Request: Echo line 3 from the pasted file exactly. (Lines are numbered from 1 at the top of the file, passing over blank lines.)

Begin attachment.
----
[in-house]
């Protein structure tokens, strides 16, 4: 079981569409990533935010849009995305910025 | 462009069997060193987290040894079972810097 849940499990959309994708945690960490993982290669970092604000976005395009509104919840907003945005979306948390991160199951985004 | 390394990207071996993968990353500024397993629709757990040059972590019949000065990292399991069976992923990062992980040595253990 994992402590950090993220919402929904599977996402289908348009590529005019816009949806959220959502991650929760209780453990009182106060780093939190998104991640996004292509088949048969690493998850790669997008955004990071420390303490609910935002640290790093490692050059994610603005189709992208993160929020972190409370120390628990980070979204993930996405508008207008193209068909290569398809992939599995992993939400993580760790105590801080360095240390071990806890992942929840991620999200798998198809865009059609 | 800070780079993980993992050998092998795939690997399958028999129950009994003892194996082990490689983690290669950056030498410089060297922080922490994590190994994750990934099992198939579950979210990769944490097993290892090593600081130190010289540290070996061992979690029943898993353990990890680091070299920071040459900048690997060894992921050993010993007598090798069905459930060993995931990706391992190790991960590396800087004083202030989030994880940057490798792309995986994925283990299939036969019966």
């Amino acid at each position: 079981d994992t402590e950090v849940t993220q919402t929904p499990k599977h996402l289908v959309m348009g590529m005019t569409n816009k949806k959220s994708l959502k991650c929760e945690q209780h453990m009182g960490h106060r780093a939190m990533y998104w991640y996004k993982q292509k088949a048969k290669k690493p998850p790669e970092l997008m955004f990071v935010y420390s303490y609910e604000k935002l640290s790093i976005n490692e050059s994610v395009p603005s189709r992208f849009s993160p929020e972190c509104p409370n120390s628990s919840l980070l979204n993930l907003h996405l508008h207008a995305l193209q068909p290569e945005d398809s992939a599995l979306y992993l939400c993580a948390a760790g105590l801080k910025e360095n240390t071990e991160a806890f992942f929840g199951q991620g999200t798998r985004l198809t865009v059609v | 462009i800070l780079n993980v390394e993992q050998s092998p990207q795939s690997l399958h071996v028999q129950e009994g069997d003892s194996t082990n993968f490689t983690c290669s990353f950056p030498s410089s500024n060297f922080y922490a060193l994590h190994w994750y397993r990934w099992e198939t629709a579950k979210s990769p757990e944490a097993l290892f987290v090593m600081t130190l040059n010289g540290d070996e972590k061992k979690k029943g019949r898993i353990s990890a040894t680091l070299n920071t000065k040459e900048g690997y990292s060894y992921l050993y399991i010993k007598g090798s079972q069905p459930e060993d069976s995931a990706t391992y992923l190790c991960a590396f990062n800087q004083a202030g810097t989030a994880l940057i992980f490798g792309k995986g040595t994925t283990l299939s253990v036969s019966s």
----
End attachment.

């Amino acid at each position: 079981d994992t402590e950090v849940t993220q919402t929904p499990k599977h996402l289908v959309m348009g590529m005019t569409n816009k949806k959220s994708l959502k991650c929760e945690q209780h453990m009182g960490h106060r780093a939190m990533y998104w991640y996004k993982q292509k088949a048969k290669k690493p998850p790669e970092l997008m955004f990071v935010y420390s303490y609910e604000k935002l640290s790093i976005n490692e050059s994610v395009p603005s189709r992208f849009s993160p929020e972190c509104p409370n120390s628990s919840l980070l979204n993930l907003h996405l508008h207008a995305l193209q068909p290569e945005d398809s992939a599995l979306y992993l939400c993580a948390a760790g105590l801080k910025e360095n240390t071990e991160a806890f992942f929840g199951q991620g999200t798998r985004l198809t865009v059609v | 462009i800070l780079n993980v390394e993992q050998s092998p990207q795939s690997l399958h071996v028999q129950e009994g069997d003892s194996t082990n993968f490689t983690c290669s990353f950056p030498s410089s500024n060297f922080y922490a060193l994590h190994w994750y397993r990934w099992e198939t629709a579950k979210s990769p757990e944490a097993l290892f987290v090593m600081t130190l040059n010289g540290d070996e972590k061992k979690k029943g019949r898993i353990s990890a040894t680091l070299n920071t000065k040459e900048g690997y990292s060894y992921l050993y399991i010993k007598g090798s079972q069905p459930e060993d069976s995931a990706t391992y992923l190790c991960a590396f990062n800087q004083a202030g810097t989030a994880l940057i992980f490798g792309k995986g040595t994925t283990l299939s253990v036969s019966s």